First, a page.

No, this is a comparison. Here is a movie reviewer having at the latest Rambo offering.
Sylvester Stallone insisted he would only do another "Rambo" flick if it was about the human condition.Now, stroll on over to Canadian Cynic, scroll to the bottom of the post and, (if you dare), click the link.
He stuck to his guns. Chapter 4, simply titled "Rambo," is about the condition of humans - after they've been blown apart by bombs, land mines and projectiles fired from the biggest, loudest firearms you may ever encounter on screen.
A box-office and critical joke for years with a string of absurd movies, Stallone regained a lot of good will with fans on 2006's "Rocky Balboa," a resurrection of his most-famous character that proved an unlikely commercial success and also earned the respect of many reviewers.
"Rocky Balboa" got back to the core of the lovable goof known as the Italian Stallion, evoking a lot of the charm of the original "Rocky" and rinsing out some of the bad taste left by the increasingly caricatured sequels.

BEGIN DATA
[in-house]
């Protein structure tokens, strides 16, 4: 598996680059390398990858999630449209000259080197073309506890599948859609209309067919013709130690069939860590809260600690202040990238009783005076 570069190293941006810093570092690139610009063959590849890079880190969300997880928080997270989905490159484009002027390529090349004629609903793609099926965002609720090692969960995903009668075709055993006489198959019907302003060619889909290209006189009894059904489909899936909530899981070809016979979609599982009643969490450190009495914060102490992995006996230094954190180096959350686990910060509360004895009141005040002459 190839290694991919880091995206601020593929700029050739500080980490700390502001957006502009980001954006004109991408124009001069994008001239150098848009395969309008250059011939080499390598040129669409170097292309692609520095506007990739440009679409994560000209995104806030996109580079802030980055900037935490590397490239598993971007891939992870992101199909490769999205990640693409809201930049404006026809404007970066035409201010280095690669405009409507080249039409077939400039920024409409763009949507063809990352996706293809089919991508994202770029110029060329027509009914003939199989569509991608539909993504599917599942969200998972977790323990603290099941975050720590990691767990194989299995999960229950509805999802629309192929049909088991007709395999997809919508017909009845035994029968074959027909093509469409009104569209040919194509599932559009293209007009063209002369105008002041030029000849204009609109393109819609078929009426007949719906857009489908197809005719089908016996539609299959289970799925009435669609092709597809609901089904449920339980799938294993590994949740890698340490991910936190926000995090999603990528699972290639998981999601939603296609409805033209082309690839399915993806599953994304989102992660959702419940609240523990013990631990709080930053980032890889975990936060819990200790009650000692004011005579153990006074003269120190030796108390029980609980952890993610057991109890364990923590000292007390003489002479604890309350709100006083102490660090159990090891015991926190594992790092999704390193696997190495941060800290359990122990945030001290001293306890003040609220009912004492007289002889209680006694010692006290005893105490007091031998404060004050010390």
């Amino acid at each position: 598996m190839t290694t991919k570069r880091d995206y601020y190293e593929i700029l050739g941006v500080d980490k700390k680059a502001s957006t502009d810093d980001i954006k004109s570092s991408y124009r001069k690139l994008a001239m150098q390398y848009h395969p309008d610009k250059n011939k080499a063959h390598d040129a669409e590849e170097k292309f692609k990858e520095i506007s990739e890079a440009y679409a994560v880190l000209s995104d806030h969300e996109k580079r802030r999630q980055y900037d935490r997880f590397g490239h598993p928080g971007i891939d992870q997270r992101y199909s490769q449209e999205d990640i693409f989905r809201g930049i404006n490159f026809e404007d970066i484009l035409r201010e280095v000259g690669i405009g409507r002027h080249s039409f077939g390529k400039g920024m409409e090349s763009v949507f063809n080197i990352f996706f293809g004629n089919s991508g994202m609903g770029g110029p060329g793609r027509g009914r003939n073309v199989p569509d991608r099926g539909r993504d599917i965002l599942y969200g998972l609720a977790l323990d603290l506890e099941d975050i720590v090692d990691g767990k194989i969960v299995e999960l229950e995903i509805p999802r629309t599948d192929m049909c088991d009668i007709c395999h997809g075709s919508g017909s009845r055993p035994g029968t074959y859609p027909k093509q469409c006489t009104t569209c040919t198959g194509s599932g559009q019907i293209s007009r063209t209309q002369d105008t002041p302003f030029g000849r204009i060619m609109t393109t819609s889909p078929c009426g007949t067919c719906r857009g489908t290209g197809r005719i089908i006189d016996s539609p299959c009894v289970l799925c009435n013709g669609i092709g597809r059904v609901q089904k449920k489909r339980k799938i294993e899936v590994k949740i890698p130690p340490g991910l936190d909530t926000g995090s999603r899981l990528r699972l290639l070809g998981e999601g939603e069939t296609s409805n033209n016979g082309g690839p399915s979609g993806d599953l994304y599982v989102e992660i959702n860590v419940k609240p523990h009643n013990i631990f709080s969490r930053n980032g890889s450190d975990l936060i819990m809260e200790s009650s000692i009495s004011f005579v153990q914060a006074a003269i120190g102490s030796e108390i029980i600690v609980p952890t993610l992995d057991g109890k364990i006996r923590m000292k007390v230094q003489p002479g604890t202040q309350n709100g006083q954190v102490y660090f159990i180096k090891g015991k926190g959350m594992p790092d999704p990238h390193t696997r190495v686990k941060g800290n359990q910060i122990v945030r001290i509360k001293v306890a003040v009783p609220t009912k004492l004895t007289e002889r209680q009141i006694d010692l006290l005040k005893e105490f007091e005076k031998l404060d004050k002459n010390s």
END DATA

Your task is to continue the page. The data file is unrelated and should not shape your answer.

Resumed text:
Co-written and directed by Stallone, "Rambo" is sickening, almost degenerate, in its savagery. Any hope that it might redeem the franchise the way "Rocky Balboa" did vanishes about the time a Burmese soldier bayonets the belly of a child during one of the movie's early sequences of utter carnage.
The movie might satisfy bloodthirsty action fans, but for most people, this is one Stallone do-over we could have done without. One and a half stars out of four.
I almost feel the need to apologize.
But I won't.
If you go to RAMBO you'll probably be disgusted. If you rent this movie, you'll probably be disgusted, intrigued, angry, happy and amazed.
Not that I care, but I thought you should know.